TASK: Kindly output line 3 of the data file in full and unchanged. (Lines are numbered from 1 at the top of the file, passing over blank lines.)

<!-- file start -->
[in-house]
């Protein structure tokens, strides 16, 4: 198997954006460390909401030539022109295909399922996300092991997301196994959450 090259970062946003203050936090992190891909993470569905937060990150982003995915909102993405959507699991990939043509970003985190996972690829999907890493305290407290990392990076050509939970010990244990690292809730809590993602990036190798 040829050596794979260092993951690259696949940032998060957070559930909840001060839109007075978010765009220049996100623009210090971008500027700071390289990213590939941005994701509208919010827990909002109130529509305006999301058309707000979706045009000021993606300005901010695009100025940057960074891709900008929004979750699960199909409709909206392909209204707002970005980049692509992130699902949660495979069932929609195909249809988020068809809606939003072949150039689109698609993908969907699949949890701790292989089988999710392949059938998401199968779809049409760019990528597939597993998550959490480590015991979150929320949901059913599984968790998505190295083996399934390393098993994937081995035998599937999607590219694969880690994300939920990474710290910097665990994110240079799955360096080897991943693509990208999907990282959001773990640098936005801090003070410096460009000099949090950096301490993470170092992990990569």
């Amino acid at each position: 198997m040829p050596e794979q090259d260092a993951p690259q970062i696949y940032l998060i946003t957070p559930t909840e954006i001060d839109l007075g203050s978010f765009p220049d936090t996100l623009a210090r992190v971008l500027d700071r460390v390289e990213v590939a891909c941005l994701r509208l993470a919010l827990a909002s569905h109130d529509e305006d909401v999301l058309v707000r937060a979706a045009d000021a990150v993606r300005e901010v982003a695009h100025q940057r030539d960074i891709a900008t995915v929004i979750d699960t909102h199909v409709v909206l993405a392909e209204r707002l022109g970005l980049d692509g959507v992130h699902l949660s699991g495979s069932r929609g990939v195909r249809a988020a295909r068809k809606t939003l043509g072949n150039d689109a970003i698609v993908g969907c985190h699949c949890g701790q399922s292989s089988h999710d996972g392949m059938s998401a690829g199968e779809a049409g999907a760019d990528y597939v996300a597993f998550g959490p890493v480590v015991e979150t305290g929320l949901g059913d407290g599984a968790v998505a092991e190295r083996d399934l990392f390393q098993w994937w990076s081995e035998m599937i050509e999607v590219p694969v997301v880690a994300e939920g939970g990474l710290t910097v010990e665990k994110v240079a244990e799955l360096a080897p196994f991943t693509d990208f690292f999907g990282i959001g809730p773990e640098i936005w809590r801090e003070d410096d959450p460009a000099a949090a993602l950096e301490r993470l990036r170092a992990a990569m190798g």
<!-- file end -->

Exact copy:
């Amino acid at each position: 198997m040829p050596e794979q090259d260092a993951p690259q970062i696949y940032l998060i946003t957070p559930t909840e954006i001060d839109l007075g203050s978010f765009p220049d936090t996100l623009a210090r992190v971008l500027d700071r460390v390289e990213v590939a891909c941005l994701r509208l993470a919010l827990a909002s569905h109130d529509e305006d909401v999301l058309v707000r937060a979706a045009d000021a990150v993606r300005e901010v982003a695009h100025q940057r030539d960074i891709a900008t995915v929004i979750d699960t909102h199909v409709v909206l993405a392909e209204r707002l022109g970005l980049d692509g959507v992130h699902l949660s699991g495979s069932r929609g990939v195909r249809a988020a295909r068809k809606t939003l043509g072949n150039d689109a970003i698609v993908g969907c985190h699949c949890g701790q399922s292989s089988h999710d996972g392949m059938s998401a690829g199968e779809a049409g999907a760019d990528y597939v996300a597993f998550g959490p890493v480590v015991e979150t305290g929320l949901g059913d407290g599984a968790v998505a092991e190295r083996d399934l990392f390393q098993w994937w990076s081995e035998m599937i050509e999607v590219p694969v997301v880690a994300e939920g939970g990474l710290t910097v010990e665990k994110v240079a244990e799955l360096a080897p196994f991943t693509d990208f690292f999907g990282i959001g809730p773990e640098i936005w809590r801090e003070d410096d959450p460009a000099a949090a993602l950096e301490r993470l990036r170092a992990a990569m190798g």